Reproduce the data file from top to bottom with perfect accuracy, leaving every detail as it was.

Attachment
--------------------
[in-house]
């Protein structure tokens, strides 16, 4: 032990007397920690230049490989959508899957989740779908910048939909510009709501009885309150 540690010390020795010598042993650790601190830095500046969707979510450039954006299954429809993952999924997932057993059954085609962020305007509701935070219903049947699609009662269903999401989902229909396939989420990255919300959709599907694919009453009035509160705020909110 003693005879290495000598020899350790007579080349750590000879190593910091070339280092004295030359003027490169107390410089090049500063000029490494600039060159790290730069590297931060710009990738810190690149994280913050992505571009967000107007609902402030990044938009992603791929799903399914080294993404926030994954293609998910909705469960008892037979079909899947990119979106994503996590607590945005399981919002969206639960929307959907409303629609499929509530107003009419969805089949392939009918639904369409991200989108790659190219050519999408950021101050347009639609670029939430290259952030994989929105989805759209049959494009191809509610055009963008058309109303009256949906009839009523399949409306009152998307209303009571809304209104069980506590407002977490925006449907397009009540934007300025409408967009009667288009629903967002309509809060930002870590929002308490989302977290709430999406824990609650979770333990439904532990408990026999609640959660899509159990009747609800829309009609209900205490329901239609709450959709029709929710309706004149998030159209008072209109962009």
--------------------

[in-house]
């Protein structure tokens, strides 16, 4: 032990007397920690230049490989959508899957989740779908910048939909510009709501009885309150 540690010390020795010598042993650790601190830095500046969707979510450039954006299954429809993952999924997932057993059954085609962020305007509701935070219903049947699609009662269903999401989902229909396939989420990255919300959709599907694919009453009035509160705020909110 003693005879290495000598020899350790007579080349750590000879190593910091070339280092004295030359003027490169107390410089090049500063000029490494600039060159790290730069590297931060710009990738810190690149994280913050992505571009967000107007609902402030990044938009992603791929799903399914080294993404926030994954293609998910909705469960008892037979079909899947990119979106994503996590607590945005399981919002969206639960929307959907409303629609499929509530107003009419969805089949392939009918639904369409991200989108790659190219050519999408950021101050347009639609670029939430290259952030994989929105989805759209049959494009191809509610055009963008058309109303009256949906009839009523399949409306009152998307209303009571809304209104069980506590407002977490925006449907397009009540934007300025409408967009009667288009629903967002309509809060930002870590929002308490989302977290709430999406824990609650979770333990439904532990408990026999609640959660899509159990009747609800829309009609209900205490329901239609709450959709029709929710309706004149998030159209008072209109962009």